From the Helm . . .
As we move toward the 2021 charter fishing season, Sport fishing and the related sport charter industry is being threatened in more ways than it has been since the nineteen eighties.
The threats come from multiple directions:
In 2019, with the support of the MUCC, the CB Association, and most sport fishing groups, the DNR introduced legislation designed to bring commercial fishing on the Great Lakes into the modern era. The tie-barred, three-bill package would, among other things, update decades-old statutes by keeping game fish out of commercial nets, establishing penalties for the illegal sale of game fish, requiring the posting of GPS net locations of commercial anglers and the mandating of regular harvest reporting to the Michigan Department of Natural Resources (DNR). The three bills passed through the House of Representatives in February of 2020. The commercial fishing interests immediately started a campaign to prevent the new regulations from becoming law. They enlisted the help of Sen. Ed McBroom, from Vulcan, who represents the western two thirds of the UP. Sen. McBroom, as chair of the Natural Resources committee stalled the bills. The bills were not brought to the Senate committee for review until the last 4 days the November lame duck session. McBroom introduced 143 amendments to the bills. The core groups of the sport-fishery and MUCC didn’t have enough time to review and respond to most of these undesirable amendments. The commercial fishing bills died in the lame duck session of the State Senate.
McBroom has now teamed up with Senator Curt Vanderwall, who is on the Regulatory Reform Committee. Senator Curt Vanderwall is no friend to the sport fishing community or the sport charter industry!
Senators McBroom and Vanderwall along with the commercial fish industry are publicly attacking the MCBA and the sport fishing community, describing us as unreasonable, and charging us with trying to put commercial fishers out of business if we don’t support allowing the commercial harvest of perch, walleye and lake trout. There has been no commercial fishing for Walleye in Michigan since 1967.
They have created a major publicity campaign which falsely alleges that sport fishing does not allowing the people of Michigan the privilege of having a fresh meal of Great Lakes fish. I have personally been misquoted on various interviews when I stated the facts that Lake Michigan and Lake Huron are only producing one third of the bio mass the lakes produced 20 years ago primarily due to invasives. They do not mention that the biology of the Great Lakes has changed drastically.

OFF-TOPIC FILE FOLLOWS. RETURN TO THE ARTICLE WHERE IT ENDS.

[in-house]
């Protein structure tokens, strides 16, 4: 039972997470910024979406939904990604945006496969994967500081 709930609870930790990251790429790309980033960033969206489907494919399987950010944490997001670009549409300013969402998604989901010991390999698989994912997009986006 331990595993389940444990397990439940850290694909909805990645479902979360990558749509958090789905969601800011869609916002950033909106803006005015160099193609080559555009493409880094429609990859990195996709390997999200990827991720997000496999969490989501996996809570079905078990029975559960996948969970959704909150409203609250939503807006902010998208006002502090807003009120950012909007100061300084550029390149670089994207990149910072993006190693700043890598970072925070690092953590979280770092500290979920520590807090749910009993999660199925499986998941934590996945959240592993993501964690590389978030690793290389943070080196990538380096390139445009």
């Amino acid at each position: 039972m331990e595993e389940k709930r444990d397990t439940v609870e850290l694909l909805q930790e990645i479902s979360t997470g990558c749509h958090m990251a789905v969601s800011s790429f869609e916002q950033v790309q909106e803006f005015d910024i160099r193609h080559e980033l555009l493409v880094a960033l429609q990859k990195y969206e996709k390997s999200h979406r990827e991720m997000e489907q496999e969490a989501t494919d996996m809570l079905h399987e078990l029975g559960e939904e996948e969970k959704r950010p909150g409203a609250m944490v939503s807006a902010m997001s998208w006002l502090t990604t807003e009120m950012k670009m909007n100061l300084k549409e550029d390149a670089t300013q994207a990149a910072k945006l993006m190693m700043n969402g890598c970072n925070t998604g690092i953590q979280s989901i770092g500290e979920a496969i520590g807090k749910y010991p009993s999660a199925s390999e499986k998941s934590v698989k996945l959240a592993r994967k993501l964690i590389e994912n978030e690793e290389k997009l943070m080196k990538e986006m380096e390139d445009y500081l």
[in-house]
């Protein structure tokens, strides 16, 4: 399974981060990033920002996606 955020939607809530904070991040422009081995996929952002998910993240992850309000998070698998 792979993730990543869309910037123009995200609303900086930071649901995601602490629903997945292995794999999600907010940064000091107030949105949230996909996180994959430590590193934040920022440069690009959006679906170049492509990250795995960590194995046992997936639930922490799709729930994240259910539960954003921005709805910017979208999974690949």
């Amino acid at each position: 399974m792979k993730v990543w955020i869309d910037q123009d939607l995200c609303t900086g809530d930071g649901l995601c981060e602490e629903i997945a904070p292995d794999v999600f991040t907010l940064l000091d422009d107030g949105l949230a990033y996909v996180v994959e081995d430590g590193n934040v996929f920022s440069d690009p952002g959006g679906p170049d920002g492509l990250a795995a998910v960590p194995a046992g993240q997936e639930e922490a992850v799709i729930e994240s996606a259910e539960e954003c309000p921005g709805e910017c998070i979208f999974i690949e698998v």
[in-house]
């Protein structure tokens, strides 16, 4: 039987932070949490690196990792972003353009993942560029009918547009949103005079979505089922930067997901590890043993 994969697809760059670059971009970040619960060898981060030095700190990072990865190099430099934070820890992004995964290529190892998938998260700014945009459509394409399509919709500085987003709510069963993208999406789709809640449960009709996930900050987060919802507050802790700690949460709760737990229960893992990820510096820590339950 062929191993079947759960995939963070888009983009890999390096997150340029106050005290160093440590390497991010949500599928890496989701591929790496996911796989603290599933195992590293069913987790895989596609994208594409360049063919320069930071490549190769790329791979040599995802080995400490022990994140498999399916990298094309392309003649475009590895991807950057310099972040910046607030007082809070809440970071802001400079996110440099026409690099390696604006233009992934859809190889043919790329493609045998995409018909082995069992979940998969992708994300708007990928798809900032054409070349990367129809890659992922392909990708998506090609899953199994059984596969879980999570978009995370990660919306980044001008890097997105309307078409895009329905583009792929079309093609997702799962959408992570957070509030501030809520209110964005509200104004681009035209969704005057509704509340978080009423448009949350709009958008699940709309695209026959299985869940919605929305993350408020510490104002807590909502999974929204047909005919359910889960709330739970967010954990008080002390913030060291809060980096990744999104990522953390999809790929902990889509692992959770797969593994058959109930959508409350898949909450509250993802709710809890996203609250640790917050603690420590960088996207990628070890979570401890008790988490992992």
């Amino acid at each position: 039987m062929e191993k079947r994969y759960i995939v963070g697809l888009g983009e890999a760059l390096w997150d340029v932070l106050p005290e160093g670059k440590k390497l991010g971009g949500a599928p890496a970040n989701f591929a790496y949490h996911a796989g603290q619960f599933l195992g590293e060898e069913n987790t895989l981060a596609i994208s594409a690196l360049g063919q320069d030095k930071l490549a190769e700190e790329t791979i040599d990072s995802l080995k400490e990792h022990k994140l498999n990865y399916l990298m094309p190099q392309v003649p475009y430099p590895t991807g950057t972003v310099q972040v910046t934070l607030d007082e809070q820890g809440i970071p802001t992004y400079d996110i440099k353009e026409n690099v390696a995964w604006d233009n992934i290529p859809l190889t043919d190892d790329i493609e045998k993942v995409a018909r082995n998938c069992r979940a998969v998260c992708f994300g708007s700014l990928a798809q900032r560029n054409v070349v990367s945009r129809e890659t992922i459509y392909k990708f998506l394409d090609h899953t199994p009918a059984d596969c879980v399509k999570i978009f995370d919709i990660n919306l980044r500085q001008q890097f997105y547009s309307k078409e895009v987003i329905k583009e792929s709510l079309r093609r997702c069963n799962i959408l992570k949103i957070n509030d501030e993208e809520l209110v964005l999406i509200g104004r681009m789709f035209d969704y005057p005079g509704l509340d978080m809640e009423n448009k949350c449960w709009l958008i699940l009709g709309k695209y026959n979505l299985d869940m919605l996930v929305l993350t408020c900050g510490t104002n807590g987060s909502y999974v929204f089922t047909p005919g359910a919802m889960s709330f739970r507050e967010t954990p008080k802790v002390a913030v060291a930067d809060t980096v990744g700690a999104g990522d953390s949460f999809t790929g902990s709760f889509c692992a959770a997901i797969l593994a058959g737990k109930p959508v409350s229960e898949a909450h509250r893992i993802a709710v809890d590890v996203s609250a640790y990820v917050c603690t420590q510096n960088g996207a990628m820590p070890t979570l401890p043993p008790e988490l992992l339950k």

In Lake Michigan and Lake Huron whitefish populations are crashing and salmon populations are low. As a result, we have come to depend substantially on the lake trout fishery. If the US Fish and Wildlife were to quit stocking lake trout up in Northern Lake Michigan, the lake trout population would likely be decimated in as little as three years due to commercial fishing, if it were to be allowed or expanded beyond the current decree regulations.
The Tribal Decree negotiations are continuing, but with great difficulty. The decline in the whitefish population has caused a major re-examination of how to allocate the shared resource of whitefish and lake trout. The 2000 Decree divided the resource into 50/50 split: 50% Tribal, and 50% to the State of Michigan, with state licensed Commercial fishers getting a percentage of the white fish. Unfortunately, due to the change of the biology of the lakes the number of fish to be allocated is now two thirds smaller then it was twenty years ago when the 2000 Decree was signed.
Now the commercial fishers want a share of the sport fish allocated lake trout.
In Northern Michigan, we are already on the very edge of our total allowable catch (TAC) which will mean our share could shrink more. That means that if you are sportfishing in Tribal Ceded waters the (TAC) will likely be reduced. Having to sharing with state licensed commercial fishers would shrink it even more. Bag limits, and seasons, would have to shrink. Just as they did in Traverse Bay two years ago. The meeting to cut the limit to 1 lake trout in Traverse City was very HEATED! Our members need to wake up! It’s too late when you are having a meeting with the DNR to cut limits and opportunity. This is all going to affect our businesses.
While the water area covered by the Consent decree are limited mostly to Northern Lake Michigan, and parts of Lake Huron, all of both lakes will be effected by the results of the new decree. Everyone needs to be involved in trying to reach a good settlement.
The efforts by the commercial fishing interests to change the rules, are also very serious. The regulation changes being proposed by McBroom and Vanderwall, if adopted would cover all the Great Lakes waters of Michigan, from Lake Superior to Lake Erie. It would include all of Lakes Michigan and Huron, including Saginaw Bay, It would also apply to Lake St. Clair and all of Michigan waters of Lake Erie. We must be resolute and determined to resist these efforts to allow the commercial taking of Michigan’s sport fish. The Michigan Fish Producers are attempting to win over the public with their media campaigns. And in the process, attempt to make sport fishers and the MCBA look like we are bad guys. We need you, our members, to go after these groups with facts, and stick to the biology of the lakes on social media. Just look up Michigan Fish Producers or Fishtown Historic Society. People are throwing money at these two groups, in an effort to keep allowing them to net a shrinking resource. They have high paid lobbyists, and apparently they have donated a bunch of money to a couple of Senate campaigns.
Captain Bill Winowiecki
Michigan Charter Boat Association